Why Christopher Nolan & Superman Are Not A Marriage Made In Heaven

One of the biggest bits of news doing the rounds this week is Deadline Hollywood's report that Warner Bros have asked Christopher Nolan to perform a mentoring role on the new Superman reboot, apparently titled The Man Of Steel. Rather than rejoicing in the streets at the inclusion of the uber-talented director who rescued the Batman franchise shouldn't we be asking; is he really needed?

But first, a little history. If anyone was in any doubt about Batman Begins being a bona-fide game changer when it came out back in 2005 then shame on you; five years later the influence of Nolan's first caped-crusader starring epic is clear and the watchword for his revolution has been 'dark'. Both Begins and its successor, the all-conquering The Dark Knight, took the Batman source material much closer to Frank Miller's noir-like incarnation of the superhero, something which the original Batman had only hinted at and Joel Schumacher's efforts could only dream of.

The influence of that decision can be seen everywhere from the willingness of the same studio to stick to Watchmen's similarly dark roots to, again, Warner's brave decisions on the tone and style of the later Harry Potter's. It was clear: after Begins, 'dark' was in fashion.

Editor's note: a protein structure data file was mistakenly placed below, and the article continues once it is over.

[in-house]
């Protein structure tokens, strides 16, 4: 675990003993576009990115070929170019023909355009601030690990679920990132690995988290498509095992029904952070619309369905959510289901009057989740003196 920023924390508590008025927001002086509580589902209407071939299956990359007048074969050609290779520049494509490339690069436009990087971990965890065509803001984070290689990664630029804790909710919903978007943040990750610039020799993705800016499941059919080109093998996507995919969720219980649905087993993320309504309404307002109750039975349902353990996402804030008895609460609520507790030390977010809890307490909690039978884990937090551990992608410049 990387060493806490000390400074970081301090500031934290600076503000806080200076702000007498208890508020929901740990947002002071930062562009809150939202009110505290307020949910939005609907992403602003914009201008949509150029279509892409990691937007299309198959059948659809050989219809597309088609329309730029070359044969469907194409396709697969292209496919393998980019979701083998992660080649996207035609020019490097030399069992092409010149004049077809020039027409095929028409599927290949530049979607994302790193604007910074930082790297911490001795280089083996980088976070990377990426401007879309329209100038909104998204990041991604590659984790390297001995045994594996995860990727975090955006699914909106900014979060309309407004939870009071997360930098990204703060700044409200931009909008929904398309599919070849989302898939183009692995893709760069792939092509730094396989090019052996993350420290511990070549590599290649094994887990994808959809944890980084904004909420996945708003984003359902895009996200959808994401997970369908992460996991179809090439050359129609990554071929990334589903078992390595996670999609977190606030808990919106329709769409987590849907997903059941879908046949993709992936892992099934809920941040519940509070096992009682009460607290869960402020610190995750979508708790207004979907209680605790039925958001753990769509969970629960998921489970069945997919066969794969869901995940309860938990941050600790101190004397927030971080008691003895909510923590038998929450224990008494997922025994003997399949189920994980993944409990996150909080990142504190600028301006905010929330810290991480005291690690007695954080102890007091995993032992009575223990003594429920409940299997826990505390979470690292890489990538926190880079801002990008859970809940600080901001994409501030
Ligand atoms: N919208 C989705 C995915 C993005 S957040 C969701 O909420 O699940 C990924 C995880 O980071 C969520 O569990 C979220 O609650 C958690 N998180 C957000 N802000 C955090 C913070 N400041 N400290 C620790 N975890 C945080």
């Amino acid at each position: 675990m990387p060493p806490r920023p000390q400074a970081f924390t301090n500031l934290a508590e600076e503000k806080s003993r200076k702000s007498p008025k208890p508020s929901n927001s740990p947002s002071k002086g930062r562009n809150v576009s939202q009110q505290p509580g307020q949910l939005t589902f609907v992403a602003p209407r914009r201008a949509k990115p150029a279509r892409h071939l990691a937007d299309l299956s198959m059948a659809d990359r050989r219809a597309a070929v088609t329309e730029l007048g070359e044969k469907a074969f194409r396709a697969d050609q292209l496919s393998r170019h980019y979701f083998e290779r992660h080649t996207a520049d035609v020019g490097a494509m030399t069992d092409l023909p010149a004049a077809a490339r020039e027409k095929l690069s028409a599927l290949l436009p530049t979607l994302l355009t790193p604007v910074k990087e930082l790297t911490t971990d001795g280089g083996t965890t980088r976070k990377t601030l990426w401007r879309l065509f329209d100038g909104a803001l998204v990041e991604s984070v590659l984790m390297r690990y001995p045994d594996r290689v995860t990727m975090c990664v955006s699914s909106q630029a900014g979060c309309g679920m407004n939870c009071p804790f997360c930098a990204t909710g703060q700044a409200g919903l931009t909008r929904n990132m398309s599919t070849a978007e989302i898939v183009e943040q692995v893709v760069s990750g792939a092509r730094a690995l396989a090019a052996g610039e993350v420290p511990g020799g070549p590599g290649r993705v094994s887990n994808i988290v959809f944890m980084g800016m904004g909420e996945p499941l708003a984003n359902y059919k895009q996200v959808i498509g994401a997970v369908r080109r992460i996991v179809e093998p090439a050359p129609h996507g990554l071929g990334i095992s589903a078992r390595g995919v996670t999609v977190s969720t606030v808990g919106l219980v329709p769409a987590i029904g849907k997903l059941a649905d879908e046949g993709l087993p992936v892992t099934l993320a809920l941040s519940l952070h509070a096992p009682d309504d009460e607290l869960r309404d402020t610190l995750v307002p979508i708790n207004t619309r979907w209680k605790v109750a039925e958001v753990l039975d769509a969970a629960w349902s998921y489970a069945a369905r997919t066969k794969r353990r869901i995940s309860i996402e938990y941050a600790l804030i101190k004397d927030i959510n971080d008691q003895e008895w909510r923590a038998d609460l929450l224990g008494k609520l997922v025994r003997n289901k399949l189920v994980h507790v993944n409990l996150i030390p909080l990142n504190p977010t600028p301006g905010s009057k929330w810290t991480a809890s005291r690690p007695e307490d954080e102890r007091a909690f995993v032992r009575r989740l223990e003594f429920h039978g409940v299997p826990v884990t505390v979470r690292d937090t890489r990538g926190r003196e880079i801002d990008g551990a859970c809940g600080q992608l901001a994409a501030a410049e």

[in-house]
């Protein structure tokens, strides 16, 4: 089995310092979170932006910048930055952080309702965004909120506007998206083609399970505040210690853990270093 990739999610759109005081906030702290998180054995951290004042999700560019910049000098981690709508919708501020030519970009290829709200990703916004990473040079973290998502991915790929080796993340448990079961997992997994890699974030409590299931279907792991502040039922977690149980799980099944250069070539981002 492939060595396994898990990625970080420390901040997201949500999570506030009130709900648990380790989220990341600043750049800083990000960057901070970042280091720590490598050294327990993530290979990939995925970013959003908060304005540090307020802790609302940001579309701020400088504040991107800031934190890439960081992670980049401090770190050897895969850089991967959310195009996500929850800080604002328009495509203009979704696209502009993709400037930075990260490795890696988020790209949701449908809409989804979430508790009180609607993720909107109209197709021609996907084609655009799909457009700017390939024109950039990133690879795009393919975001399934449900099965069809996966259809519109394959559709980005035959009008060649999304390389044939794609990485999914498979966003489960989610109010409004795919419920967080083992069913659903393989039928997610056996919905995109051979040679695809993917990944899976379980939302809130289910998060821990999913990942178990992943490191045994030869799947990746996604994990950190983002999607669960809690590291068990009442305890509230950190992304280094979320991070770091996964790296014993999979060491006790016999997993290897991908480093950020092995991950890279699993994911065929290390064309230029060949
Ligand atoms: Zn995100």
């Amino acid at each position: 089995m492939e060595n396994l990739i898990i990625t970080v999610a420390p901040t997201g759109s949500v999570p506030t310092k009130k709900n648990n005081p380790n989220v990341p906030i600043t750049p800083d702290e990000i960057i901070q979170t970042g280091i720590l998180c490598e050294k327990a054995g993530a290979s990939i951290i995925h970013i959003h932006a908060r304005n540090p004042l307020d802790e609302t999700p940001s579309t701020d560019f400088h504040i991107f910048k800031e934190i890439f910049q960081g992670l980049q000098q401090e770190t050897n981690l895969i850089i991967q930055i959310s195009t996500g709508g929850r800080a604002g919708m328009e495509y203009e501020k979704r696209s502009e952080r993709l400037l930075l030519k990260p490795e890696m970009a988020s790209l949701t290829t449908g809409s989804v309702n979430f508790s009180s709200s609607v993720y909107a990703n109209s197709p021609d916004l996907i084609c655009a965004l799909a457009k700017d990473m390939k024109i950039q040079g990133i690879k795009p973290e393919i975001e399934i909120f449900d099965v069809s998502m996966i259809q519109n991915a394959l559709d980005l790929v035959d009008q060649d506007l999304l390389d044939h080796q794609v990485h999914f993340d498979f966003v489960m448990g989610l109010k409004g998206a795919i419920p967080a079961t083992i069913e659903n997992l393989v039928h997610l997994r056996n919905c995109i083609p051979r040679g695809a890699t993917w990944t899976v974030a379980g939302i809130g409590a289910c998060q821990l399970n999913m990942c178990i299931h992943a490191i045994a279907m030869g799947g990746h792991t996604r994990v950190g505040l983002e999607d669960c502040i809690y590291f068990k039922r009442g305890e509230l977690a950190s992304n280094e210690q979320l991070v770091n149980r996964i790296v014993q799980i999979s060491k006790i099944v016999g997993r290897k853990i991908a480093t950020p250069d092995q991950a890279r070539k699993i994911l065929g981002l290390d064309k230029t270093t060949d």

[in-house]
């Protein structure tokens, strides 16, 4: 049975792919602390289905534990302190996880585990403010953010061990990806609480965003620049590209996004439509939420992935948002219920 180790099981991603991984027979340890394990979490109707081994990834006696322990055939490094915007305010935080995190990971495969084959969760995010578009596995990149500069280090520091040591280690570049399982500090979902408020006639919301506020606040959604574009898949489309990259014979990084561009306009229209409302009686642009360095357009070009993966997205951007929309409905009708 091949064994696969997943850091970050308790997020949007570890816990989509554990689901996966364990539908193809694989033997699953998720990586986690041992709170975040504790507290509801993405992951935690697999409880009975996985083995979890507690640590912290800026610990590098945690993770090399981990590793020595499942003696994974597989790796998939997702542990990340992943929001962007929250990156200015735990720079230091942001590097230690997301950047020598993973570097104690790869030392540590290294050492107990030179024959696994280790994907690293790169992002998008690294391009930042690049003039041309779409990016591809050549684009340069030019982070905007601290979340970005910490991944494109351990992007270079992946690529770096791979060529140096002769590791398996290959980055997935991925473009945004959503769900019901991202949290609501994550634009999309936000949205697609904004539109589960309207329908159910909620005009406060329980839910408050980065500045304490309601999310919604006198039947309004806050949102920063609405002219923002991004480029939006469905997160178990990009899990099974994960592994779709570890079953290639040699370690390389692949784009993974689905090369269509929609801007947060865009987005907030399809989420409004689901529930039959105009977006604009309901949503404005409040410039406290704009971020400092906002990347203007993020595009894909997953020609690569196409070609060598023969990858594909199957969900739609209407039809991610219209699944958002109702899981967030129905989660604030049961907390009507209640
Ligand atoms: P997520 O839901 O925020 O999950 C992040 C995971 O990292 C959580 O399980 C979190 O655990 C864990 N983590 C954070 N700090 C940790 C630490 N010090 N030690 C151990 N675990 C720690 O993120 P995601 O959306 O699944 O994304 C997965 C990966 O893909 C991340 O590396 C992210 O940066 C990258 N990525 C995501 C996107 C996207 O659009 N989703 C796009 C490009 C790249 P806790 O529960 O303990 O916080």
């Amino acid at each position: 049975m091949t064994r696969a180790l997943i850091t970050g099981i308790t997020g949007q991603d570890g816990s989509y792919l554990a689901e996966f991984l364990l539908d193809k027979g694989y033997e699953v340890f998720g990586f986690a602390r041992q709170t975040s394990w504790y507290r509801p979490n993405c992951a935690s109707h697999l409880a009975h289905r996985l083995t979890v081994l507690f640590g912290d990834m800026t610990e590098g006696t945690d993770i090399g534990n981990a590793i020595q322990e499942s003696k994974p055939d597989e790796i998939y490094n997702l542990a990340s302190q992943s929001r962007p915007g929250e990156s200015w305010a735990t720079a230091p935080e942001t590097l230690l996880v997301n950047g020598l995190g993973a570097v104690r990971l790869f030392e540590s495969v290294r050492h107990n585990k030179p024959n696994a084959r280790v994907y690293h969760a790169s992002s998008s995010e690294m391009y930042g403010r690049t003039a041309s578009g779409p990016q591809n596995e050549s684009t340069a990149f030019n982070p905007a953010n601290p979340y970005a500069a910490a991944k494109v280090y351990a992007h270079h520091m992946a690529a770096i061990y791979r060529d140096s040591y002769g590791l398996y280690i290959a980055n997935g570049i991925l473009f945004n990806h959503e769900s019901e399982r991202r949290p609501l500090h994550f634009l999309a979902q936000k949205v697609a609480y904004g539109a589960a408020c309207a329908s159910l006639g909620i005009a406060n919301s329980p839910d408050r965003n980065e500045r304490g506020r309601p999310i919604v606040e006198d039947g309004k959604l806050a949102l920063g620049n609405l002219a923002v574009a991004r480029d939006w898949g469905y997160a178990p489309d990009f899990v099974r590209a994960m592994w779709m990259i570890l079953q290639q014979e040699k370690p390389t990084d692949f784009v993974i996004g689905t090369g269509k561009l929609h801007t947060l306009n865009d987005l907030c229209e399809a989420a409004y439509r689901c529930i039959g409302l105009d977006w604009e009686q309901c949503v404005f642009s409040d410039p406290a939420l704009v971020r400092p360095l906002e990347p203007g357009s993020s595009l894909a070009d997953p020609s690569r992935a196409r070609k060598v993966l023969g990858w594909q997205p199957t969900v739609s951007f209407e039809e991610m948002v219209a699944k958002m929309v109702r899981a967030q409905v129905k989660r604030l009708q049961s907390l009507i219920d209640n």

But, recently, things have started to move from dark to, well... drab. Miller's own The Spirit was a critical and box office disaster, British production Dorian Gray a similarly afflicted tale of a superhuman protagonist with a dark secret. Granted sure, both examples came from already 'dark' stock but both also failed to display the lightness of touch or, to be frank, quality and skill, of Nolan's efforts.

As we move into a new decade the current watchword, and one that Nolan again finds himself at the forefront of is 'reboot'. Recently we've watched Star Trek make a successful comeback in a new guise, seen Spiderman announced for similar treatment, and now await the caped crusader's own, and second, reboot.

It's no secret that certain people weren't happy with Bryan Singer's Superman Returns when it emerged in 2006 but really, was it that bad that it needs a second re-imagining already? At the time, the UK's top film magazine Empire gave the film the coveted five-star treatment calling it, 'the finest popular entertainment since the Rings trilogy closed'. At the box office too it didn't exactly tank, taking $391 million and making a reported $100 plus million profit.

Don't get me wrong I'm not against Nolan's involvement, I just don't want to sit down to watch Batman Begins Mark 2: The Boy In Red And Blue. If studios keep forcing franchises into 'reboots' then we're never going to get into the meaty developments later source material allows, at least not without allowing a first hour origin story or first half-hour orientation course to get us used to the new actors, now apparently acceptable in their familiar costumes.

The decision too wades into the originality debate; is Hollywood that bereft of talent that it has to go back to a successful genre director to ensure the next megabucks film works? Jesus, if we're using that argument now then cast Bale as Clark and Holmes as Lois, only... just make sure to have her change half-way through in an metamorphosis-like plot development that sees her re-incarnated as Maggie Gyllenhaal.